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Sri Lanka court bans former PM Mahinda Rajapaksa, allies from leaving country

They Were Barred From Travelling Overseas Due To The Investigations Taking Place On The Attacks On The GotaGoGama And MynaGoGama Peaceful Protest Sites

Former Sri Lankan Prime Minister Mahinda Rajapaksa. File. | Photo Credit: Reuters

A Sri Lankan court on May 12 imposed a ban on overseas travel on former Prime Minister Mahinda Rajapaksa, his son and MP Namal Rajapaksa, and 15 others in view of investigations against them for the attack on peaceful anti-government protesters in Colombo this week.

The Fort Magistrate’s Court asked them to surrender their passports due to the investigations taking place on the attacks on the GotaGoGama and MynaGoGama peaceful protest sites on May 9. At least nine people were killed and over 300 others injured in the violence.

The magisterial order came as a response to a request by the police’s criminal investigation division which is conducting the investigations into Monday's violence. The court issued the bans on 13 legislators representing the ruling Sri Lanka Podujana Peramuna (SLPP), including Johnston Fernando, Sanath Nishantha, Pavithra Wanniarachchi, C B Ratnayake, and Sanjeewa Edirimanne.

Senior Deputy Inspector General (SDIG) of the Western Province Deshabandu Tennakoon is also on the list of people who need to remain in the country for investigations into the violence.

The group was accused of brutally assaulting protesters opposite Mr. Rajapaksa’s residence and near the secretariat of President Gotabaya Rajapaksa. Mr. Rajapaksa, in a show of political strength, rallied his grassroots supporters to force him not to resign his position as the Prime Minister. By then the pressure had mounted on him from within the ruling coalition to resign to make way for the formation of an interim all-party government.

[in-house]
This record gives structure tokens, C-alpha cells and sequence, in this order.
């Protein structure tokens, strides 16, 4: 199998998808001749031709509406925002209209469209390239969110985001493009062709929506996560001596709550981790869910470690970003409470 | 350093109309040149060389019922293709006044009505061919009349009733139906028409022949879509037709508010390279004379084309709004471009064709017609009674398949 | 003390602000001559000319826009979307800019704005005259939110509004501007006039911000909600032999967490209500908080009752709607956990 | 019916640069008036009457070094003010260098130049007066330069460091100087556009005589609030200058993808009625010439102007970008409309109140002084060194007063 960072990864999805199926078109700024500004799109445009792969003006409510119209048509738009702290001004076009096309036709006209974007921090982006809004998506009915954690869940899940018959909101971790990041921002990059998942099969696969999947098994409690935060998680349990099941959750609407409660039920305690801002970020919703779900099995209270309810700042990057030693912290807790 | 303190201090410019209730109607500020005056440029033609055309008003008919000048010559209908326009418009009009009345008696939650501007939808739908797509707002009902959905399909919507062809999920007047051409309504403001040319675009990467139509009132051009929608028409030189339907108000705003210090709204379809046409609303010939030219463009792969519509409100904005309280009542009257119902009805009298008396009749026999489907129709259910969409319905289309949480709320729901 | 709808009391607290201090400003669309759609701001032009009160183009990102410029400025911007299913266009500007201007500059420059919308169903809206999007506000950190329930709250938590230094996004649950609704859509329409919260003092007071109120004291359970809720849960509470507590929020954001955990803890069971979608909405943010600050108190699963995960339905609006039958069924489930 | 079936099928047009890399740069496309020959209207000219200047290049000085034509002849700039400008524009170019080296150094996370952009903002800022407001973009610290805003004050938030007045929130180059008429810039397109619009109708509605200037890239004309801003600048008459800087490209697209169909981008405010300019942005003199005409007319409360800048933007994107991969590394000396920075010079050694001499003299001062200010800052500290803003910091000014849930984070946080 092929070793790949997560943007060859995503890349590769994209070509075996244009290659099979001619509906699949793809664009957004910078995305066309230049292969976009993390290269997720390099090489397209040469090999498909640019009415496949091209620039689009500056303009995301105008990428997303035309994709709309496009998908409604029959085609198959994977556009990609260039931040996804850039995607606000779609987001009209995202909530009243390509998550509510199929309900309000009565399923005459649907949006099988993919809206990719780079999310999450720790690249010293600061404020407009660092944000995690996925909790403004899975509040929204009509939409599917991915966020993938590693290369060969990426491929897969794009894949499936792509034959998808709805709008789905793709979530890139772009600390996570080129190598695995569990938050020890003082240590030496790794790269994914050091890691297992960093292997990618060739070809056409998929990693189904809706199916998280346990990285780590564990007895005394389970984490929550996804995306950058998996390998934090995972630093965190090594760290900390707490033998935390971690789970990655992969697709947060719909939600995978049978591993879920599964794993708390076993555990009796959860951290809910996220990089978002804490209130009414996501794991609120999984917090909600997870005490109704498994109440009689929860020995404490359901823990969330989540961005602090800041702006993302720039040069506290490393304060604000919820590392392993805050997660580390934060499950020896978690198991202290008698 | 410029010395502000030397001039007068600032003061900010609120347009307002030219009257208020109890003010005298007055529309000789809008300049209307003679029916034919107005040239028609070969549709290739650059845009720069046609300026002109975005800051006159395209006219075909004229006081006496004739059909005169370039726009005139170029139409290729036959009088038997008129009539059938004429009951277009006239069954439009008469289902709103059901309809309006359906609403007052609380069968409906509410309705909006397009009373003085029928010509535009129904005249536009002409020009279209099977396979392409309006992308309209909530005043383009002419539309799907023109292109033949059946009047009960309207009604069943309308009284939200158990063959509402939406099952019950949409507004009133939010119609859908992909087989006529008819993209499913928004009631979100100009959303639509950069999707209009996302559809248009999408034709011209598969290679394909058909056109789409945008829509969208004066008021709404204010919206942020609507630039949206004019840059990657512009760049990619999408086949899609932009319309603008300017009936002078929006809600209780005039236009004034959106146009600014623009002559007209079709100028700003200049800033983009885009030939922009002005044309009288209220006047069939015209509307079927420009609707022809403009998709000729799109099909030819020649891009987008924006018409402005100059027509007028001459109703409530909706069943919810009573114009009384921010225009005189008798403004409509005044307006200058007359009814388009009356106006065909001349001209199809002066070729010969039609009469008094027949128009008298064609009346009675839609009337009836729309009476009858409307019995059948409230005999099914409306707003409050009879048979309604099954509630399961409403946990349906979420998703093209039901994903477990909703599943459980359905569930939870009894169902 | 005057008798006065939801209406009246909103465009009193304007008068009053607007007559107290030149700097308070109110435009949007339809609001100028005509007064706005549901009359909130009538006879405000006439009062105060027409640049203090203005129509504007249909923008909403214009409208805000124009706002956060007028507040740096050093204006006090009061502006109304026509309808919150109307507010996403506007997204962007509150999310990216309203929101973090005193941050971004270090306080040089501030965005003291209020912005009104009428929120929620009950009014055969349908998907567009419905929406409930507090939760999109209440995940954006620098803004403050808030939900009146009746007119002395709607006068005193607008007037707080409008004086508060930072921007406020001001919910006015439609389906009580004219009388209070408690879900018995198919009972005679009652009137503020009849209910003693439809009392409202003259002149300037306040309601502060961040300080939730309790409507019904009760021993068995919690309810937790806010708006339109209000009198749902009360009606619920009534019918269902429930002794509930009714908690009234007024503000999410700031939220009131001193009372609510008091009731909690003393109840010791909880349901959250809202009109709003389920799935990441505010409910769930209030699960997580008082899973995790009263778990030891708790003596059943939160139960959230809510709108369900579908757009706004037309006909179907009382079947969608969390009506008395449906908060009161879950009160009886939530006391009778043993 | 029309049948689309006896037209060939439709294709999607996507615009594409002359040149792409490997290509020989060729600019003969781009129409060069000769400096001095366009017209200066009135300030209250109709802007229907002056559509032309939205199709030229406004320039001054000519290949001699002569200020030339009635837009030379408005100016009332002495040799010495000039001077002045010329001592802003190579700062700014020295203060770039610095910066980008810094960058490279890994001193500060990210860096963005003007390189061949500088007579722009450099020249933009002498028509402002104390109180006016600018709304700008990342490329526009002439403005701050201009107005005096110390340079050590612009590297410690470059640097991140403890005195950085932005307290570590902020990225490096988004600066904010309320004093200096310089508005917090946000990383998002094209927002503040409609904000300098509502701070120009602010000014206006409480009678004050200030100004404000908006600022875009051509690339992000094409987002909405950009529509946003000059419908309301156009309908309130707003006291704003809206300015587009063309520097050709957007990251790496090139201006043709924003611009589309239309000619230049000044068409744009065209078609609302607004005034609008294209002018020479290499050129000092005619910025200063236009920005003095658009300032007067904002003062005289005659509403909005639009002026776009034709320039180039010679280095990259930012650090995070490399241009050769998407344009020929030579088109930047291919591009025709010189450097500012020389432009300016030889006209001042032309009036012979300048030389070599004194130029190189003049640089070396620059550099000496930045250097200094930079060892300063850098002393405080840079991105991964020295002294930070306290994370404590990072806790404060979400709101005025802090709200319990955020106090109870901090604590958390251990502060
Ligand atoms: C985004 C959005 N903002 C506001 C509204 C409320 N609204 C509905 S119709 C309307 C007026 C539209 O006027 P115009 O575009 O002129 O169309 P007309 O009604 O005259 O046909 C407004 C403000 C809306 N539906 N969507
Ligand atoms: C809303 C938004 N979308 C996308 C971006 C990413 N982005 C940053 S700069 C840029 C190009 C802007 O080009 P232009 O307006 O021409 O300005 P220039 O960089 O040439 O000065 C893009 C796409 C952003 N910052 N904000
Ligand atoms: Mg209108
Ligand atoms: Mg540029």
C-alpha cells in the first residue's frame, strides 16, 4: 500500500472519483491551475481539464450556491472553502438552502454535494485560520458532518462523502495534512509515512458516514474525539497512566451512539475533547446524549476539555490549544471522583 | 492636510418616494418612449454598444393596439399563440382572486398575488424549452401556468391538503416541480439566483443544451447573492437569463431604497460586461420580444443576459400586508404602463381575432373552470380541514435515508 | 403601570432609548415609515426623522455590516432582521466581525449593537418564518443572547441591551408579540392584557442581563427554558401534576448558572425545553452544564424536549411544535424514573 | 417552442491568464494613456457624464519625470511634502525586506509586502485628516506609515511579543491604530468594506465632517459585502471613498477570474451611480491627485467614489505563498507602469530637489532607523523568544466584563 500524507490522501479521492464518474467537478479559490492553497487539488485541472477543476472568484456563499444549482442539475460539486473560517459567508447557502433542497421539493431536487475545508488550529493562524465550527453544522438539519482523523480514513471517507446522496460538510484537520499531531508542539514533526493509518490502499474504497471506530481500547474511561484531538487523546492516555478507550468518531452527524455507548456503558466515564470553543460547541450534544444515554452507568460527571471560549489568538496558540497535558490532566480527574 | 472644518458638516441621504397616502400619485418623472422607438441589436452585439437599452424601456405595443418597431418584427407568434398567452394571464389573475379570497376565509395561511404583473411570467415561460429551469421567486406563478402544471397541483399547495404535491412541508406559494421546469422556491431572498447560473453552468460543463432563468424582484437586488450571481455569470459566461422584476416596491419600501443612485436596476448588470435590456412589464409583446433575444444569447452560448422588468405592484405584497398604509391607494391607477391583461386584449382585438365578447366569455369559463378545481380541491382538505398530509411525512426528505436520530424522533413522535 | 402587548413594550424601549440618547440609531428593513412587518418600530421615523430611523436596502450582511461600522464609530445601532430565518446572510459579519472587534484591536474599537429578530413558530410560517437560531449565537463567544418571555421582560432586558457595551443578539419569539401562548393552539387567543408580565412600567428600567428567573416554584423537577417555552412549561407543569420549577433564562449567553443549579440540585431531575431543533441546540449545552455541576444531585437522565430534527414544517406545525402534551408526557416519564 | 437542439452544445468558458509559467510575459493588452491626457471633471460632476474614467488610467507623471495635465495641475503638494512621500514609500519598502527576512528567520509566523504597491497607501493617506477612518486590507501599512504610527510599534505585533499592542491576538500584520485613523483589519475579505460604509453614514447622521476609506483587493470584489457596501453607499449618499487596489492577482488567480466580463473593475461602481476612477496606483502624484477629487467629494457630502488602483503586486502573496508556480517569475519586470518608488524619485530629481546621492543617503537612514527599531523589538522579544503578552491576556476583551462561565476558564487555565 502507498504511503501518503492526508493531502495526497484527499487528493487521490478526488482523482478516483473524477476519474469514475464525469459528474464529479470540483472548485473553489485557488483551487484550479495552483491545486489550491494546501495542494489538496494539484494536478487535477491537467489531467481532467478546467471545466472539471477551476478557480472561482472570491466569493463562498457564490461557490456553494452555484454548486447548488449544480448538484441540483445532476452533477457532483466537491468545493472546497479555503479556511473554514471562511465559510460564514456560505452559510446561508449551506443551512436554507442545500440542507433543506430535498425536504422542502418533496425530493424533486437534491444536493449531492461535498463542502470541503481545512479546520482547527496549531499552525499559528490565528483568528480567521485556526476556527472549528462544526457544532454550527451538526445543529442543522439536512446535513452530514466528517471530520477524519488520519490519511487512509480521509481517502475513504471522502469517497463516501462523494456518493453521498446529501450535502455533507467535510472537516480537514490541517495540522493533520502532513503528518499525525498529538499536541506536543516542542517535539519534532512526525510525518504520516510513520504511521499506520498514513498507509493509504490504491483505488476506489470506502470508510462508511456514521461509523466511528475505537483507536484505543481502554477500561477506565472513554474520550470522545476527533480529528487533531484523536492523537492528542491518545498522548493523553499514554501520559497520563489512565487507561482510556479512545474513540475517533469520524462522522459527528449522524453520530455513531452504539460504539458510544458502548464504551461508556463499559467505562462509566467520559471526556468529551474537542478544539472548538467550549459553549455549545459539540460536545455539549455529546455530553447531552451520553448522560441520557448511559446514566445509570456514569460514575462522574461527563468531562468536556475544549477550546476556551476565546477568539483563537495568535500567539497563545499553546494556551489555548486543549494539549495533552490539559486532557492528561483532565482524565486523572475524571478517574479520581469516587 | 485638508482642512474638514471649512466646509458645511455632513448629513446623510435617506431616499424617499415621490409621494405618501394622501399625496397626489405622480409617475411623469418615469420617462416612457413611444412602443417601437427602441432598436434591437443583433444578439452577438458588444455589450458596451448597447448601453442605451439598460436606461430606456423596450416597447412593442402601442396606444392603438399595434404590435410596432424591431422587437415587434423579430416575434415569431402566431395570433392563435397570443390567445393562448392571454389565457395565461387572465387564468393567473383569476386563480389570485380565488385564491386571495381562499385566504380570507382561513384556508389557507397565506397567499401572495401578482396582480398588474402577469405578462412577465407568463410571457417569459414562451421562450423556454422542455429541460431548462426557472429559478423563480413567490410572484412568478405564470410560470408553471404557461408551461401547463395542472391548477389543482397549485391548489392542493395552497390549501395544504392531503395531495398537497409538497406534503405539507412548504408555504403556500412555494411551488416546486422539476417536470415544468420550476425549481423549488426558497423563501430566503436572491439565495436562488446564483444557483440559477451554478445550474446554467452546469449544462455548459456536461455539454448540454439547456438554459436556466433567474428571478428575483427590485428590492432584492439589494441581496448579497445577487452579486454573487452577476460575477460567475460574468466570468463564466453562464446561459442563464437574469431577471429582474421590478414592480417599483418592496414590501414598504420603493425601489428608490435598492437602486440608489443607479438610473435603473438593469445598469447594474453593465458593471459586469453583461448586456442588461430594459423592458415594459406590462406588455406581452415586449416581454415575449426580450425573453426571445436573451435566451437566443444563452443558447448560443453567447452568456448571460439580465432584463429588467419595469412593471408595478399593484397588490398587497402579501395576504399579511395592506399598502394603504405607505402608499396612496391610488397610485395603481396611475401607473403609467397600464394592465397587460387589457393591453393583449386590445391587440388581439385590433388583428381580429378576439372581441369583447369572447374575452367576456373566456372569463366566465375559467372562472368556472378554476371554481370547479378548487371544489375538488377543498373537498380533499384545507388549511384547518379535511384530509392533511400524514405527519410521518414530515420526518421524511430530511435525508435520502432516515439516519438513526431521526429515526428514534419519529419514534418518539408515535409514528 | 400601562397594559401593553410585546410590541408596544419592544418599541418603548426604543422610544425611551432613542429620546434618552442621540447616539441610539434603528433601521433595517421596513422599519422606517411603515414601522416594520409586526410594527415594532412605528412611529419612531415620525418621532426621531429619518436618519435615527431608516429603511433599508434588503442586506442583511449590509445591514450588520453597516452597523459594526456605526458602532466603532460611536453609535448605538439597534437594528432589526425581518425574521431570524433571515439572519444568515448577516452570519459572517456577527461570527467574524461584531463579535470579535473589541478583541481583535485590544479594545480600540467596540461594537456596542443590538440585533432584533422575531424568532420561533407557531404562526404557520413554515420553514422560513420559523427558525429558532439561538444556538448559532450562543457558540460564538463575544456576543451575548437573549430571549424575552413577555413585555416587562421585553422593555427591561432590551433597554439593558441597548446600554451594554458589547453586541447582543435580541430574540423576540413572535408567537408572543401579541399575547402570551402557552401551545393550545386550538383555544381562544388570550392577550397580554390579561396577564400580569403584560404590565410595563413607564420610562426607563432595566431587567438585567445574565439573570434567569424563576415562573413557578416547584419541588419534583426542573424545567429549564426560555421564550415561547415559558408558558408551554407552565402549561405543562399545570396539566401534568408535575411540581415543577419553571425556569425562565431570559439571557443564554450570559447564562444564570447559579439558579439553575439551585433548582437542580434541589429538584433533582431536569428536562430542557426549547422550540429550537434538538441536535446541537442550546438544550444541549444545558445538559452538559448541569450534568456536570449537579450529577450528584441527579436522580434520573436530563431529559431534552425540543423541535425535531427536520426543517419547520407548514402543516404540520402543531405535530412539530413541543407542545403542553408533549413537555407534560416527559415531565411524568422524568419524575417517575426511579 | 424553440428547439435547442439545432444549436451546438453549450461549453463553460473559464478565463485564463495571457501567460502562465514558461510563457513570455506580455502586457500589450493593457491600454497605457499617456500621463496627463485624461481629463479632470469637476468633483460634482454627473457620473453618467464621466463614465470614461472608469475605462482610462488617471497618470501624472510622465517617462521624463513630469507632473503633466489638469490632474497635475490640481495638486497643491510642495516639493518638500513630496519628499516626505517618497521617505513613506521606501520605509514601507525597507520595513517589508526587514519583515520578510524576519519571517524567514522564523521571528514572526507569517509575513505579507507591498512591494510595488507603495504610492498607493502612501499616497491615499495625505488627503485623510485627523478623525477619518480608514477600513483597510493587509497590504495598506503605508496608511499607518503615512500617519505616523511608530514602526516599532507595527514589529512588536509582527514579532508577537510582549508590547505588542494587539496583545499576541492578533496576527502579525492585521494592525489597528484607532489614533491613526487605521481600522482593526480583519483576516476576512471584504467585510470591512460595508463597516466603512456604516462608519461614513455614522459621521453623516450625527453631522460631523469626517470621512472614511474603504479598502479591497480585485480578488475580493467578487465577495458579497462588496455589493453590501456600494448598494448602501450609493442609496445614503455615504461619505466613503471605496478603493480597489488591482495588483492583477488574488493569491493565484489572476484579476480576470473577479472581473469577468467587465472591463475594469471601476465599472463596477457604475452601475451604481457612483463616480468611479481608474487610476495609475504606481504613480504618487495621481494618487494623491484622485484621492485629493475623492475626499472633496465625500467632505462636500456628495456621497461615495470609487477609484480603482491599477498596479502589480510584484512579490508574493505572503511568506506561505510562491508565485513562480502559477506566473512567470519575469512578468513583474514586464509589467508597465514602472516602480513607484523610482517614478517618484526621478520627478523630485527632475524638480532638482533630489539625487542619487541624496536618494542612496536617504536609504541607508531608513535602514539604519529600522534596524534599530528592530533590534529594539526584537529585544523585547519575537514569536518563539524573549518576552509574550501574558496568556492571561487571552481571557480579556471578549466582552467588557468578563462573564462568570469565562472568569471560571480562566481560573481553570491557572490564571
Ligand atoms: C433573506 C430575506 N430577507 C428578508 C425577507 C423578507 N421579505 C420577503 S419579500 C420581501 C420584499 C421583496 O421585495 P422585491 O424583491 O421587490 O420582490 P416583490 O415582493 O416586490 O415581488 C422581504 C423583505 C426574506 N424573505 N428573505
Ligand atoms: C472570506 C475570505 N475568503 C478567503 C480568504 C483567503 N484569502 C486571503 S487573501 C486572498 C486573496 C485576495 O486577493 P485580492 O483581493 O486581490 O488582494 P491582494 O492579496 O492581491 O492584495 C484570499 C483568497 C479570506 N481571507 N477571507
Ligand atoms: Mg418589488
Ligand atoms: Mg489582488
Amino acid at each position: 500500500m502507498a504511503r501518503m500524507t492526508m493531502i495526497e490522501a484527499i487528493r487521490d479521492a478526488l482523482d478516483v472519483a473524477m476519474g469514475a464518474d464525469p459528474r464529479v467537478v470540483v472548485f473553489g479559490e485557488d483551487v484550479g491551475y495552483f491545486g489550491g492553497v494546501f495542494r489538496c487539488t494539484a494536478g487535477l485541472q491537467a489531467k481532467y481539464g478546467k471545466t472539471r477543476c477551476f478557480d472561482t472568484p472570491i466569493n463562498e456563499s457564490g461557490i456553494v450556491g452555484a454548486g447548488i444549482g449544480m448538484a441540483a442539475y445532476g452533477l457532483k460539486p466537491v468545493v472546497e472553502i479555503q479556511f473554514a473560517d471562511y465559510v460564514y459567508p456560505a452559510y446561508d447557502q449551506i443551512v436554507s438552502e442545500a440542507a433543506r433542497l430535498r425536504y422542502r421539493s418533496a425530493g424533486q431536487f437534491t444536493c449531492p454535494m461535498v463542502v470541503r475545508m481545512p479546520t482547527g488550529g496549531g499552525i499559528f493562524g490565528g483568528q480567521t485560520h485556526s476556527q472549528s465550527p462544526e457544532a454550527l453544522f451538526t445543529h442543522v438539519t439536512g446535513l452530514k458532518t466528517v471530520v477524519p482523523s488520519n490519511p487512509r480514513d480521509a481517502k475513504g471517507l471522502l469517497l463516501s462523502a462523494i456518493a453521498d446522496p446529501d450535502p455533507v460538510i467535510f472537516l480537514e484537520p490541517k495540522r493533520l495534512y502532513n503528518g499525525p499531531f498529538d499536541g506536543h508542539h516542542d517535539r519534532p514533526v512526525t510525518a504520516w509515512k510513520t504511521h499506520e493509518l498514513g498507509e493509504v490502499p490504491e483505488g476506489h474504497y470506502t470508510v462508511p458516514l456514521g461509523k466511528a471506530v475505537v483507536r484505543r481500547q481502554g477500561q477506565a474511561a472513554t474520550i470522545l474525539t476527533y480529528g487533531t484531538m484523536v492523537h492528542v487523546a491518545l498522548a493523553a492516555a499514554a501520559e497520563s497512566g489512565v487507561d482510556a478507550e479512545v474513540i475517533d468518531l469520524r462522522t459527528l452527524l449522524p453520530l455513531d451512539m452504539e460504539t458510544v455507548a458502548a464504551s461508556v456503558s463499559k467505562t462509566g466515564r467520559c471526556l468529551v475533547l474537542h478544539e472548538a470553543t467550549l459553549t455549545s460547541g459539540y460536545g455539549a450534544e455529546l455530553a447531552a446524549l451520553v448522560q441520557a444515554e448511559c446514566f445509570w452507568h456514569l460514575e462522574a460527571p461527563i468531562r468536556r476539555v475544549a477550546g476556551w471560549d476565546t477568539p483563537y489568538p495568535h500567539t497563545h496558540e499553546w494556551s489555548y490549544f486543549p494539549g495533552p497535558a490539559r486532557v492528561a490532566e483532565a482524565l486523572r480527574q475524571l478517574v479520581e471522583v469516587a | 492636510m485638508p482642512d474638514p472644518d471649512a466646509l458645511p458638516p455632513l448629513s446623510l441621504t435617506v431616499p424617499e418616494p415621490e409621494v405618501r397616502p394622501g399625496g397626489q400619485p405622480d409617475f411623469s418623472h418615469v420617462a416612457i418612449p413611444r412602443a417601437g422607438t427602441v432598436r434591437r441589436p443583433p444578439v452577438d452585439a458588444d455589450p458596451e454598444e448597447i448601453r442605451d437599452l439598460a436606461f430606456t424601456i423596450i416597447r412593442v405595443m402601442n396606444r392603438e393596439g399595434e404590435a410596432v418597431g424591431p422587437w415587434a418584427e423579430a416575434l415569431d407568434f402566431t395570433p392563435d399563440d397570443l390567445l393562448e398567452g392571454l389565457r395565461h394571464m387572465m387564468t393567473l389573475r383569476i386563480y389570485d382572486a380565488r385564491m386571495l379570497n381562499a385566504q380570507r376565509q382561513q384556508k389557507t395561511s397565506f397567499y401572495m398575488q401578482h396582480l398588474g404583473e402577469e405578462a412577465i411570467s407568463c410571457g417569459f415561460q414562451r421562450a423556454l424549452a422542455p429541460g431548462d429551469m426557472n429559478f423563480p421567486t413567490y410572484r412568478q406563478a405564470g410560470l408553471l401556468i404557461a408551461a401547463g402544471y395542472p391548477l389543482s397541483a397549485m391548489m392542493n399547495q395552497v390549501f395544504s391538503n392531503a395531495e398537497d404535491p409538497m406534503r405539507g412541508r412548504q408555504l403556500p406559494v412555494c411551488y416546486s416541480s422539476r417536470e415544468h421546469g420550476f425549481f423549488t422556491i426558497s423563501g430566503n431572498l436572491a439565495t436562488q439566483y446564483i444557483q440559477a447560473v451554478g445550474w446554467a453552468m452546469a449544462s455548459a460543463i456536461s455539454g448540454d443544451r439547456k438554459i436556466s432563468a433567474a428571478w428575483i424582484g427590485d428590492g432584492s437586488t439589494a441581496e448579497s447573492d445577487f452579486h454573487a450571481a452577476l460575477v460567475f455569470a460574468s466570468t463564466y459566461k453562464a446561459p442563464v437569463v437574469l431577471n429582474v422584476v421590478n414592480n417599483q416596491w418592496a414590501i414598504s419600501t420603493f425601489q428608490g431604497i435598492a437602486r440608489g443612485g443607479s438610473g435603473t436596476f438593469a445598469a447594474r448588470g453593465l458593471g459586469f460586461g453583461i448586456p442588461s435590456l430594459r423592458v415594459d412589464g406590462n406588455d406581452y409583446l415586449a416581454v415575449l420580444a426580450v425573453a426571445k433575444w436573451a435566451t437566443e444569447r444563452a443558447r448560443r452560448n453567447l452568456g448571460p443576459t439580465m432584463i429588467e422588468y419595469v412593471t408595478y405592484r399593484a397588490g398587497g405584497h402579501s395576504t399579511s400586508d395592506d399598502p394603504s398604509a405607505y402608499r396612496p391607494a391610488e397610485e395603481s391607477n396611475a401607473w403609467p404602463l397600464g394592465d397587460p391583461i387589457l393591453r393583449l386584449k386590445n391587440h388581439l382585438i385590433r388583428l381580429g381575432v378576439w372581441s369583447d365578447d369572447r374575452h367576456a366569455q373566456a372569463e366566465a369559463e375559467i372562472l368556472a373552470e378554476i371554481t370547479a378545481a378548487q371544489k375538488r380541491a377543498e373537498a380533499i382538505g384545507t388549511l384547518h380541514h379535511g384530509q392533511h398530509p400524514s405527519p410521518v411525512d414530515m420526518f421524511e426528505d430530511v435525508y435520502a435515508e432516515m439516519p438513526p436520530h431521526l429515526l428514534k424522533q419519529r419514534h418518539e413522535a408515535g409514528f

He made a passionate speech and the charged-up supporters attacked the protesters who had been for weeks demanding the resignation of the Rajapaksas, blaming them for the country's worst economic crisis.

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A number of government MPs’ homes and offices were torched by enraged mobs around the country on May 9 and May 10, in a wave of spontaneous violence that was triggered by the attack on anti-government protestors by supporters of Mahinda Rajapaksa.

Supporters of Mahinda Rajapaksa destroy tents belonging to anti-government demonstrators, during a clash between
Supporters of Mahinda Rajapaksa destroy tents belonging to anti-government demonstrators, during a clash between the two groups, in front of the Prime Minister’s official residence. File. | Photo Credit: Reuters

Mr. Rajapaksa resigned a few hours later and a curfew was imposed across the country.

Mr. Rajapaksa, known for his brutal military campaign against the Liberation Tigers of Tamil Eelam (LTTE) during his presidency from 2005 to 2015, saw his private residence set on fire on Monday. He, along with his wife and family, fled his official residence - Temple Trees - and took shelter at the naval base in Trincomalee after a series of deadly attacks on his supporters.

In a late-night televised address to the nation on May 11, President Gotabaya Rajapaksa said action would be taken against the instigators of Monday’s “incident”. Sri Lanka is facing its worst economic crisis since gaining independence from Britain in 1948. The crisis is caused in part by a lack of foreign currency, which has meant that the country cannot afford to pay for imports of staple foods and fuel, leading to acute shortages and very high prices.

Thousands of demonstrators have hit the streets across Sri Lanka since April 9 seeking the resignation of the Rajapaksa brothers.

The powerful Rajapaksa clan has dominated Sri Lankan politics for years. Mr. Gotabaya is the last Rajapaksa family member in office and the resignation of his brother as Prime Minister did nothing to placate demonstrators or bring calm to the island nation.